Looks Like the Audi R8 Does Have Rear Seats After All [LOL]

Regardless of whether we're talking about the 2016 Audi R8 or the first generation, Audi never marketed the car as a 2+2, simply because... the R8 never had more than one pair of seats. Or did it?
Audi R8 rear seats prank 1 photo
Photo: screenshot from Youtube
As you'll be able to see in the clip below, two Youtube car spotters from Supercars of London, who are no strangers to the world of pranks, set out to see if you can really ride in the baNo, the Audi R8 isn't a 2+2 car and yet sitting on top of its rear shelf is just as comfortable as the rear-seat experience in the 911 or the Aston Martin of an Audi R8.

The guy who gets in the back is, according to his friend behind the wheel, a six-foot-four (1.95m) test dummy. As supercar lovers know, behind the R8's seats we find a rear shelf, which can be topped with a pair of Audi suitcases, for instance.

With the passenger seat taken all the way forward, the man gets on the shelf, with the pair setting off for an admittedly short trip. The conclusion? A rather surprising one, actually.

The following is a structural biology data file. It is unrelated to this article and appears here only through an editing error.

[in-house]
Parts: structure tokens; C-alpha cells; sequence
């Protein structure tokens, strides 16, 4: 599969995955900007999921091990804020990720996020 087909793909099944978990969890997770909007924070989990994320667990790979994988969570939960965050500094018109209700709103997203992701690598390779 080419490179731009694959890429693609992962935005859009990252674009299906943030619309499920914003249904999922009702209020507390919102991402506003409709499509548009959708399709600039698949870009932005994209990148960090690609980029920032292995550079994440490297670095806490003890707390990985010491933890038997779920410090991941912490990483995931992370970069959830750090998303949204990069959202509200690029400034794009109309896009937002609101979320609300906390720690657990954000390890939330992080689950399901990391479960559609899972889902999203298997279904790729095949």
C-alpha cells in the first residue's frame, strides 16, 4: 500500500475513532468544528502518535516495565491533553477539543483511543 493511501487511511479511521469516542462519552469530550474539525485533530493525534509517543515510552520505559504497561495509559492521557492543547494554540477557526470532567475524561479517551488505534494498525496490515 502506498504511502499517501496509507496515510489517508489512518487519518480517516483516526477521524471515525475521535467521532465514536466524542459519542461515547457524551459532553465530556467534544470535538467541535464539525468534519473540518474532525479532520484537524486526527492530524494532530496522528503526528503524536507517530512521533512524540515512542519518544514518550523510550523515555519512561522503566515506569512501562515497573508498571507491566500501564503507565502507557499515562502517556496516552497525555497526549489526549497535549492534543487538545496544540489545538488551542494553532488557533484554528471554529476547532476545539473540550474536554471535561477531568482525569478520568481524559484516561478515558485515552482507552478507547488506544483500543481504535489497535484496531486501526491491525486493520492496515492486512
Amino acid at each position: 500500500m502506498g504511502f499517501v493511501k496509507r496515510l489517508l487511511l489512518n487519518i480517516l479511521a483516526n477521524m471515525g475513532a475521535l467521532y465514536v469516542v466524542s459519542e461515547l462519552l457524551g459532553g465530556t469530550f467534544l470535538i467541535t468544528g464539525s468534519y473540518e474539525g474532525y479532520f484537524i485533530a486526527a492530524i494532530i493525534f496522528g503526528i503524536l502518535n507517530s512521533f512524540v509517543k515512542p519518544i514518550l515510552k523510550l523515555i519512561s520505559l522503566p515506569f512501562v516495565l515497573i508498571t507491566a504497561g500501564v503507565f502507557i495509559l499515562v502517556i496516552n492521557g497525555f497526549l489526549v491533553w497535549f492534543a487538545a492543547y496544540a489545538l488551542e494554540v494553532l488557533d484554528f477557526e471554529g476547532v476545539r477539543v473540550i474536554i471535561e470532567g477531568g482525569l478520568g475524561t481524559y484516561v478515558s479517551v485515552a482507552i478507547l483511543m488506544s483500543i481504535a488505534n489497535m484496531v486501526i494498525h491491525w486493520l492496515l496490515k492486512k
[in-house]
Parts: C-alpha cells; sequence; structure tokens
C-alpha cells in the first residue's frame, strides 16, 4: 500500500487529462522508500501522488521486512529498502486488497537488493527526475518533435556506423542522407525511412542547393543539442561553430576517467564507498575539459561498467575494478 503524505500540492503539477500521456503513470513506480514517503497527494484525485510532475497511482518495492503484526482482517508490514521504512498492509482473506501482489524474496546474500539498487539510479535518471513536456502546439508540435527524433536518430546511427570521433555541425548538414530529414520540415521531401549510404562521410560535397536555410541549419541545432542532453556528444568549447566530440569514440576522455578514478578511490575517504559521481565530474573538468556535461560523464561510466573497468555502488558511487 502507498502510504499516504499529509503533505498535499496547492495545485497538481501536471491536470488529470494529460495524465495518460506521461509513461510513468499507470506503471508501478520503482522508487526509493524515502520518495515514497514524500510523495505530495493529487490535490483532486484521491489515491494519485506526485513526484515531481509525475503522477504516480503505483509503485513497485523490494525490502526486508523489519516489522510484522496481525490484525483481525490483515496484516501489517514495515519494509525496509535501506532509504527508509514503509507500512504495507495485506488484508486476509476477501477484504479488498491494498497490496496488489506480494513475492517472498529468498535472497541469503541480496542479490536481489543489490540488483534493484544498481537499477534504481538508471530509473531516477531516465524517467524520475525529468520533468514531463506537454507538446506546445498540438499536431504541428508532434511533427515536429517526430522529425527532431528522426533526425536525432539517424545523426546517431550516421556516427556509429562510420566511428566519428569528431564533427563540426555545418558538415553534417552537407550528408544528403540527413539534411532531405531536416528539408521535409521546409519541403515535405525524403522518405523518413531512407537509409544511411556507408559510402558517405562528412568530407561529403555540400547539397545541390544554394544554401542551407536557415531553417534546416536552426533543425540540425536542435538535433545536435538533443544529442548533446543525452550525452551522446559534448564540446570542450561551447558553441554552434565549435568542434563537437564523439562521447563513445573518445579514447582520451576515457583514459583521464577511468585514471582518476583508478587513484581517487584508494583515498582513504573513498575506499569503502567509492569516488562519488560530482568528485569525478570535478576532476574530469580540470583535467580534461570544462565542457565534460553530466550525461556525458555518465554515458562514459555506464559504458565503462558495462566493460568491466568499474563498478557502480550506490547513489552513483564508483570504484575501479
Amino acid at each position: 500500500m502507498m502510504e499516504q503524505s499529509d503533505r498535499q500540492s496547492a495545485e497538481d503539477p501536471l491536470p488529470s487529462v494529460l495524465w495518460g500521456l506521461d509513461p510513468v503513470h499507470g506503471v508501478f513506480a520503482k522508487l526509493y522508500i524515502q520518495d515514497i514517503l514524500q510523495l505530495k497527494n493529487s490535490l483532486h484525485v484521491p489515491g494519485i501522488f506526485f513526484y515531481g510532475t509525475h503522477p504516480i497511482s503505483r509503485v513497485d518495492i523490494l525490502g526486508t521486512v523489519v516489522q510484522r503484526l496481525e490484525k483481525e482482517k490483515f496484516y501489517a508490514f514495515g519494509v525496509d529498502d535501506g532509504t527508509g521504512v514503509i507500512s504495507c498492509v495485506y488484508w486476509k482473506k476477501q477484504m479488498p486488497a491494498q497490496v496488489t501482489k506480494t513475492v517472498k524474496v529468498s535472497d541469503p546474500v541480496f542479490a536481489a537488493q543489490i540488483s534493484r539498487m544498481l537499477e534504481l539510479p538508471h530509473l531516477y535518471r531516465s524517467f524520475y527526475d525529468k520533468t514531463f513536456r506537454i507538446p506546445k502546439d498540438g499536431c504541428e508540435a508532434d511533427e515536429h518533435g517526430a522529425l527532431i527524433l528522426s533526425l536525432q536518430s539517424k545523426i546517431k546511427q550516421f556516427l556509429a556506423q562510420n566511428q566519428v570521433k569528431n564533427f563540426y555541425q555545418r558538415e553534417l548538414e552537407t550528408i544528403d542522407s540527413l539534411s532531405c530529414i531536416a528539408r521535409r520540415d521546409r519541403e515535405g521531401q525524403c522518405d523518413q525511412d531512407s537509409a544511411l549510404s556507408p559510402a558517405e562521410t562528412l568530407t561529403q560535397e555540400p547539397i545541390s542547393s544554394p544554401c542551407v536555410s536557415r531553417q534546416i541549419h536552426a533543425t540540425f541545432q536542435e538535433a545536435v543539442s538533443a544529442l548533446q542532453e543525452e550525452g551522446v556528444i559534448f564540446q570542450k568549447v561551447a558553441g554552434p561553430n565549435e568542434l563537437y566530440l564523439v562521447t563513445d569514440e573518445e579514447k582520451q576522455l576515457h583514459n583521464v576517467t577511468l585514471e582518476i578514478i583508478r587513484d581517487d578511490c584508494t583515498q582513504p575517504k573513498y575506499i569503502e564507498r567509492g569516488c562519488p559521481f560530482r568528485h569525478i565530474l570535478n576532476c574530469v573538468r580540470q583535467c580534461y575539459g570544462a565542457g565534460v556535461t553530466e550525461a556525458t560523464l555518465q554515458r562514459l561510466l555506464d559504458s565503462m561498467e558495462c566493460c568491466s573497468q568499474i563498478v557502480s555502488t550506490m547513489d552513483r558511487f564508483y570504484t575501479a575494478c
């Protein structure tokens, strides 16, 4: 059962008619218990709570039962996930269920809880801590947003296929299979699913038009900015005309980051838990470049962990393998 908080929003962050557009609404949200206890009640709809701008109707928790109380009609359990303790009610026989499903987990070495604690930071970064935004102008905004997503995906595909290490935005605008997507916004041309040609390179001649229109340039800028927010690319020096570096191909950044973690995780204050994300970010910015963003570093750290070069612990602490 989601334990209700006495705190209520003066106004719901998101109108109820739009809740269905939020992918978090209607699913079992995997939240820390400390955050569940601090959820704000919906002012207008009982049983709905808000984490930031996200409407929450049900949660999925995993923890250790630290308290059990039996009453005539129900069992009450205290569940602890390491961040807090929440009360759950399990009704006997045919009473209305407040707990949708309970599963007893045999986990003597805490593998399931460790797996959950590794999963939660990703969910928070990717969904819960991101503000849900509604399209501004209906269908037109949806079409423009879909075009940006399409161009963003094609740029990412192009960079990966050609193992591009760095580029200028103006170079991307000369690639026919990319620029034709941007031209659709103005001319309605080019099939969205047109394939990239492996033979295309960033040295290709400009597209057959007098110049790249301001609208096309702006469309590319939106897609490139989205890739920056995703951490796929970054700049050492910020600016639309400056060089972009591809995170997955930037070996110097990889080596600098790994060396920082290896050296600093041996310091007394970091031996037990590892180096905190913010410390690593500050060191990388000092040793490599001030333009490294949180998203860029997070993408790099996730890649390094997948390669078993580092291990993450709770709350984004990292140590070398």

While nobody said the guy was comfortable hugging the seat in front of him or playing the part of a contortionist in order to keep his neck and head still attached to his torso, the trick can pulled.

Have you ever tried to sit in the back of a Porsche 911, which, by definition, is a two-plus-two? We have and we can tell you the experience was pretty much identical to what we've witnessed in this R8 video.

As the guys themselves explain, the rear-seat experience in the Aston Martin DBS isn't too different either. While we can agree with them on the British GT, we beg to differ when it comes to the Nissan GT-R, whose rear seats appeared usable to us.

Regardless, this only raises awareness on the carmakers' hypocrisy when it comes to seating. Not even the Bentley Continental GT has proper space in the back for adults. In fact, if you really want to travel decently in the second row in one of these cool machines, you'll have to go for the Ferrari FF. With its serious price tag and V12 heart, let's just say this is not the most affordable performance machine on the market.

Oh and we don't even want to get started on the seat firmness topic - it seems that most companies that make go-fast vehicles or even sporty versions of normal cars have decided that anything less than racing seat firmness won't do. This means that while you mind may be flooded with fireworks after a drive in such a car, you body will ask for a painkiller instead of champagne.

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About the author: Andrei Tutu
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In his quest to bring you the most impressive automotive creations, Andrei relies on learning as a superpower. There's quite a bit of room in the garage that is this aficionado's heart, so factory-condition classics and widebody contraptions with turbos poking through the hood can peacefully coexist.
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